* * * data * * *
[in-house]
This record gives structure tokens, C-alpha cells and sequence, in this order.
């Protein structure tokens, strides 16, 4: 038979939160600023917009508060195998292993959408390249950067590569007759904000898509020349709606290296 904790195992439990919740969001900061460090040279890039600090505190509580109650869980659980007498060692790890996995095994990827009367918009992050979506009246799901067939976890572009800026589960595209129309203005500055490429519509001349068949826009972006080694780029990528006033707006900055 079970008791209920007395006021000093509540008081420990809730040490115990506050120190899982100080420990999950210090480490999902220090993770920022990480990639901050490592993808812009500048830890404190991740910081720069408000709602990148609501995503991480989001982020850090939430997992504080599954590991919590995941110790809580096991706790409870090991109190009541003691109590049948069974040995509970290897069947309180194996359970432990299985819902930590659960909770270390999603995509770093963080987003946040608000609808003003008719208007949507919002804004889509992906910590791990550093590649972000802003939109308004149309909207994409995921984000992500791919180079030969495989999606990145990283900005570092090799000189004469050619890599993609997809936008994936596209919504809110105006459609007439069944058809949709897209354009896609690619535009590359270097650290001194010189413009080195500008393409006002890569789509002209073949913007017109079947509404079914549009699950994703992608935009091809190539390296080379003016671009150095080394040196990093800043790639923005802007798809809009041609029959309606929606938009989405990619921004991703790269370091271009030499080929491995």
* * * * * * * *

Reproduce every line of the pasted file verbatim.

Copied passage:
[in-house]
This record gives structure tokens, C-alpha cells and sequence, in this order.
């Protein structure tokens, strides 16, 4: 038979939160600023917009508060195998292993959408390249950067590569007759904000898509020349709606290296 904790195992439990919740969001900061460090040279890039600090505190509580109650869980659980007498060692790890996995095994990827009367918009992050979506009246799901067939976890572009800026589960595209129309203005500055490429519509001349068949826009972006080694780029990528006033707006900055 079970008791209920007395006021000093509540008081420990809730040490115990506050120190899982100080420990999950210090480490999902220090993770920022990480990639901050490592993808812009500048830890404190991740910081720069408000709602990148609501995503991480989001982020850090939430997992504080599954590991919590995941110790809580096991706790409870090991109190009541003691109590049948069974040995509970290897069947309180194996359970432990299985819902930590659960909770270390999603995509770093963080987003946040608000609808003003008719208007949507919002804004889509992906910590791990550093590649972000802003939109308004149309909207994409995921984000992500791919180079030969495989999606990145990283900005570092090799000189004469050619890599993609997809936008994936596209919504809110105006459609007439069944058809949709897209354009896609690619535009590359270097650290001194010189413009080195500008393409006002890569789509002209073949913007017109079947509404079914549009699950994703992608935009091809190539390296080379003016671009150095080394040196990093800043790639923005802007798809809009041609029959309606929606938009989405990619921004991703790269370091271009030499080929491995």